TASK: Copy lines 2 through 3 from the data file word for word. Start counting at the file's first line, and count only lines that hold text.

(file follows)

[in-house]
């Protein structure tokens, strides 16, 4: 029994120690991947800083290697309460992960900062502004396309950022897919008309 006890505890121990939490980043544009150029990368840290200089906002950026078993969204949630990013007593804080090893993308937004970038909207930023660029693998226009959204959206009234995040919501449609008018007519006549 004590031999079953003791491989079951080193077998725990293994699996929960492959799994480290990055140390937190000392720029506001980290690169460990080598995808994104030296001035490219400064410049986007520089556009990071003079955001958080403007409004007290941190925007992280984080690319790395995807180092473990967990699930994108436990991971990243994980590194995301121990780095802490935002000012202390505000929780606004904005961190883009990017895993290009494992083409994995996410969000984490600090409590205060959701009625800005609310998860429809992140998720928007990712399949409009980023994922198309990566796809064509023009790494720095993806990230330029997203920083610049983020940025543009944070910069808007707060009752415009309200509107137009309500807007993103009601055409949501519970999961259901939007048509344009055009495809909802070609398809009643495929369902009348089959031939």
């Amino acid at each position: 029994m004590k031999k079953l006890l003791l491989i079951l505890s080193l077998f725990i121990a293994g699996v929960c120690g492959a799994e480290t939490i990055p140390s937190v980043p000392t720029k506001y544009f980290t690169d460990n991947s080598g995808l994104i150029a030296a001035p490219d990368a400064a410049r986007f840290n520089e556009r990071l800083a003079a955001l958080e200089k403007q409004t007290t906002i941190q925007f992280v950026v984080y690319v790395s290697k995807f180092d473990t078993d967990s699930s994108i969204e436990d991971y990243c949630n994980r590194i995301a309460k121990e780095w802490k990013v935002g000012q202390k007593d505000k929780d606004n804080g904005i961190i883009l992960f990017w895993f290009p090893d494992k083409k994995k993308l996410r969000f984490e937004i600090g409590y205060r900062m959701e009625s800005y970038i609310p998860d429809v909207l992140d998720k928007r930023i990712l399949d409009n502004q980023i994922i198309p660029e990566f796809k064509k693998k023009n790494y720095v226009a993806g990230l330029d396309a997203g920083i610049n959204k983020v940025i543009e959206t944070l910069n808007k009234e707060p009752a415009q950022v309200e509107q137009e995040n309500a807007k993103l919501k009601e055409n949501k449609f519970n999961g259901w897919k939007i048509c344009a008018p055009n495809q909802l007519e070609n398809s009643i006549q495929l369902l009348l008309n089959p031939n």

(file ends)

């Protein structure tokens, strides 16, 4: 029994120690991947800083290697309460992960900062502004396309950022897919008309 006890505890121990939490980043544009150029990368840290200089906002950026078993969204949630990013007593804080090893993308937004970038909207930023660029693998226009959204959206009234995040919501449609008018007519006549 004590031999079953003791491989079951080193077998725990293994699996929960492959799994480290990055140390937190000392720029506001980290690169460990080598995808994104030296001035490219400064410049986007520089556009990071003079955001958080403007409004007290941190925007992280984080690319790395995807180092473990967990699930994108436990991971990243994980590194995301121990780095802490935002000012202390505000929780606004904005961190883009990017895993290009494992083409994995996410969000984490600090409590205060959701009625800005609310998860429809992140998720928007990712399949409009980023994922198309990566796809064509023009790494720095993806990230330029997203920083610049983020940025543009944070910069808007707060009752415009309200509107137009309500807007993103009601055409949501519970999961259901939007048509344009055009495809909802070609398809009643495929369902009348089959031939």
């Amino acid at each position: 029994m004590k031999k079953l006890l003791l491989i079951l505890s080193l077998f725990i121990a293994g699996v929960c120690g492959a799994e480290t939490i990055p140390s937190v980043p000392t720029k506001y544009f980290t690169d460990n991947s080598g995808l994104i150029a030296a001035p490219d990368a400064a410049r986007f840290n520089e556009r990071l800083a003079a955001l958080e200089k403007q409004t007290t906002i941190q925007f992280v950026v984080y690319v790395s290697k995807f180092d473990t078993d967990s699930s994108i969204e436990d991971y990243c949630n994980r590194i995301a309460k121990e780095w802490k990013v935002g000012q202390k007593d505000k929780d606004n804080g904005i961190i883009l992960f990017w895993f290009p090893d494992k083409k994995k993308l996410r969000f984490e937004i600090g409590y205060r900062m959701e009625s800005y970038i609310p998860d429809v909207l992140d998720k928007r930023i990712l399949d409009n502004q980023i994922i198309p660029e990566f796809k064509k693998k023009n790494y720095v226009a993806g990230l330029d396309a997203g920083i610049n959204k983020v940025i543009e959206t944070l910069n808007k009234e707060p009752a415009q950022v309200e509107q137009e995040n309500a807007k993103l919501k009601e055409n949501k449609f519970n999961g259901w897919k939007i048509c344009a008018p055009n495809q909802l007519e070609n398809s009643i006549q495929l369902l009348l008309n089959p031939n």